Starting in Kiln 2.5.170, a new feature, called Access Tokens, allows CI systems to work with Kiln, without using up a Kiln license. Access Tokens aren’t full-fledged Kiln accounts; they only allow cloning and pulling from Kiln repositories, optionally pushing to them, and working with the JSON API. They also run in two permissions modes: global, and read-only. Read-only allows access to the API and repositories (i.e., cloning and pulling); and global write access allows pushing to all repositories, plus a limited ability to edit some Kiln objects via the API.
Making access tokens is simple. To create one, just go to the Access Tokens page, click
Create New Access Token, give it a name, and presto, you’re done. You can change the name at any point just by clicking on the description, giving it a new description, and saving your changes. You can also toggle whether the token is read-only or read and write via the same editing mode.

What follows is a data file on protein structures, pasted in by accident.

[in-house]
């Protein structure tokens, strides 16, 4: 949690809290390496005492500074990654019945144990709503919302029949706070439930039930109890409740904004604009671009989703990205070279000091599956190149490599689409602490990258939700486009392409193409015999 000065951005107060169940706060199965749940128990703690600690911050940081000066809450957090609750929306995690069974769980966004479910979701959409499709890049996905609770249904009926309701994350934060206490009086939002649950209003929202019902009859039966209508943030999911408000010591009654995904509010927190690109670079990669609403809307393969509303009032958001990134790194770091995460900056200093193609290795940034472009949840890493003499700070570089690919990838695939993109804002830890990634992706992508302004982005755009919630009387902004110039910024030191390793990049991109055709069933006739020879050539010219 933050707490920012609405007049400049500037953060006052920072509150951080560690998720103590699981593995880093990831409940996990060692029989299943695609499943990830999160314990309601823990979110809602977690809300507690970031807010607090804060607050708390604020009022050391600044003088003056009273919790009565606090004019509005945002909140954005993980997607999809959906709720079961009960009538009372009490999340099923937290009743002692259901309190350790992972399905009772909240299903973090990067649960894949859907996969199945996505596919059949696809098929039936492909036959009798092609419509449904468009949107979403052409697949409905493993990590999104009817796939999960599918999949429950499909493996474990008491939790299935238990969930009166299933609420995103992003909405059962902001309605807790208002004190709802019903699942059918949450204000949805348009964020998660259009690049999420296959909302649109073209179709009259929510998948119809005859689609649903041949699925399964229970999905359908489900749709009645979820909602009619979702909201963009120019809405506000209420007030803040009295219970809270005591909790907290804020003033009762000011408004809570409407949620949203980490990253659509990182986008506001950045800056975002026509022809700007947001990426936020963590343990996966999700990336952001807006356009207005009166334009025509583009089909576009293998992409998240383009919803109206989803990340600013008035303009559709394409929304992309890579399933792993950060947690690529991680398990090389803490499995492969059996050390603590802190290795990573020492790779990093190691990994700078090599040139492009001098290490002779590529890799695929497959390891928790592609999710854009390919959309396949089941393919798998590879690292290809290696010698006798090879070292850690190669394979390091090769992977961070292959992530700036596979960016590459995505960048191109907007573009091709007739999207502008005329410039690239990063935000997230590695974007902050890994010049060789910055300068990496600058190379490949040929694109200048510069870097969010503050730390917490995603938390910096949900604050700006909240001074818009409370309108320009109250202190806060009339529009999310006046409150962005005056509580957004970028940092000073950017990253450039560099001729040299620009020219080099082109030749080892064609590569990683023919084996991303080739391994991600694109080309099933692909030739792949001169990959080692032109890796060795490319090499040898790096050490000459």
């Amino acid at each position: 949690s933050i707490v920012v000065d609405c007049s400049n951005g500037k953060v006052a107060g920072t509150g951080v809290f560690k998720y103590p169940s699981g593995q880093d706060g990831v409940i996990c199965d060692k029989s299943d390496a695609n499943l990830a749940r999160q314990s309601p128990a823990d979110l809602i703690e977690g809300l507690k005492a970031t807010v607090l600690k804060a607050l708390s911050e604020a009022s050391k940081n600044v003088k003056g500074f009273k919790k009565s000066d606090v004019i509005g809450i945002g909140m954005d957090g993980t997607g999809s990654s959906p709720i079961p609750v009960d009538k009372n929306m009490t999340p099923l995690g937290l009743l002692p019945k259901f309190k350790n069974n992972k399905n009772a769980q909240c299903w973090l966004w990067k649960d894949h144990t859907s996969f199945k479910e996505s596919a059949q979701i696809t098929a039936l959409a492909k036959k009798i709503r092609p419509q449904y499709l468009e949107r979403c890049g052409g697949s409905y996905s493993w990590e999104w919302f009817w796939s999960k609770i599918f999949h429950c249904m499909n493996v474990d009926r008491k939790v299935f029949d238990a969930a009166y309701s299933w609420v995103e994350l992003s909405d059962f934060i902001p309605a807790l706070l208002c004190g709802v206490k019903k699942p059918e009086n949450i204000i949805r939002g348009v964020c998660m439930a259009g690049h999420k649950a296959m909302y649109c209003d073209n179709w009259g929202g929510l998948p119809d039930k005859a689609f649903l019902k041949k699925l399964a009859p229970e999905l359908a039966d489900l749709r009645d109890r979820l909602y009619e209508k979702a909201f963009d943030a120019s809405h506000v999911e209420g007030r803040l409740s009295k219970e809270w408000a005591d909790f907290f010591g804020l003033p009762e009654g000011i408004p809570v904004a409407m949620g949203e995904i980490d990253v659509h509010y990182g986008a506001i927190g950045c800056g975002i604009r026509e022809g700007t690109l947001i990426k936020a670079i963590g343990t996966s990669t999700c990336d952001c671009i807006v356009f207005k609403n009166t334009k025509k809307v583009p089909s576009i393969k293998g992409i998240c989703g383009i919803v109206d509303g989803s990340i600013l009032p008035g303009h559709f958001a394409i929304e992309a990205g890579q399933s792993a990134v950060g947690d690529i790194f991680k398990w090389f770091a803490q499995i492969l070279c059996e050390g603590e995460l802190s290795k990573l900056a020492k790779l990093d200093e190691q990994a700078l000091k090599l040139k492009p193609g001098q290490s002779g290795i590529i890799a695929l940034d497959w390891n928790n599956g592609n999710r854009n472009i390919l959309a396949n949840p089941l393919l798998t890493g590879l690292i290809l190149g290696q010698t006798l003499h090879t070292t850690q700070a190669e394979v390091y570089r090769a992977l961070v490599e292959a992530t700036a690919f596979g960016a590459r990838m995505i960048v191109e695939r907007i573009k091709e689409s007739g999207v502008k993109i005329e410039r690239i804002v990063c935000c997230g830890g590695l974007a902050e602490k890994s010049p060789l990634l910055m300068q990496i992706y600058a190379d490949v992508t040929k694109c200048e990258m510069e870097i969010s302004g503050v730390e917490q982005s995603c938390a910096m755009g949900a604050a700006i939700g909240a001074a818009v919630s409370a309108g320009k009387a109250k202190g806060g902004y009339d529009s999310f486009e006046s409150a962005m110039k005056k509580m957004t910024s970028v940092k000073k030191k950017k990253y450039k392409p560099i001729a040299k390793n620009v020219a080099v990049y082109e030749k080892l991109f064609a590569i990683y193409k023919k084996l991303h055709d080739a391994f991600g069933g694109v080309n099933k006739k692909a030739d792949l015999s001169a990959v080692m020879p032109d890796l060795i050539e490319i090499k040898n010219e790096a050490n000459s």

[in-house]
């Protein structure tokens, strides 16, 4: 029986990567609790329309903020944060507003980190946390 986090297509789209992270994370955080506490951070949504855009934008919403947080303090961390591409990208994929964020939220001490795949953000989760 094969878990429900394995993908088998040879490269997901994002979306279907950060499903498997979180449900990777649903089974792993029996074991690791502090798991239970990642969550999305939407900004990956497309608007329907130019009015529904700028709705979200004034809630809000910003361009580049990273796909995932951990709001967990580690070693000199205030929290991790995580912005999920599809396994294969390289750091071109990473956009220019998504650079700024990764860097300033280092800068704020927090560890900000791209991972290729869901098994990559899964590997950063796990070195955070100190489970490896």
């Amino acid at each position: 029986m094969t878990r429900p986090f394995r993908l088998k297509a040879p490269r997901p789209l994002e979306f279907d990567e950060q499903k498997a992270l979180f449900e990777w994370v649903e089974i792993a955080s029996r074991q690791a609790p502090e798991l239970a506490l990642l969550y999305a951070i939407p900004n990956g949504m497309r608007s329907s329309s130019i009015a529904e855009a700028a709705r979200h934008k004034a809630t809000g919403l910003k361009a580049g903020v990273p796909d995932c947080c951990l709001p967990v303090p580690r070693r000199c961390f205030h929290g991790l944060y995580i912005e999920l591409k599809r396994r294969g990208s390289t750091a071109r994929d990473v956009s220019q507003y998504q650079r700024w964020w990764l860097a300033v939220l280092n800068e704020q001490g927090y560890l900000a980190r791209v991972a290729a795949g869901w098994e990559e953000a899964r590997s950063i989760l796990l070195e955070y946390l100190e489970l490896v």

So, how do you use Access Tokens? It’s easy as pie.
When interacting with Kiln via Mercurial or Git, simply supply the token ID with any password (the password is ignored). When interacting with the API, simply use the access token as your Kiln token.
That’s it. Everything else works as normal.
On a build server, you can put the token in the
hgrc file inside a repo’s
.hg folder, or in the build user’s
[auth] kiln.prefix = path.to.kiln.com kiln.username = 9f5d3162-1678-43d9-ae70-06bc4def15b9 kiln.password = anypassword
If you are using Git on a build server, you can put the token in the
config file inside a repo’s
.git folder, or in the build user’s
[user] name = 9f5d3162-1678-43d9-ae70-06bc4def15b9
For Git repositories, you can also adjust the URL of the repository to include the Access Token, like the following: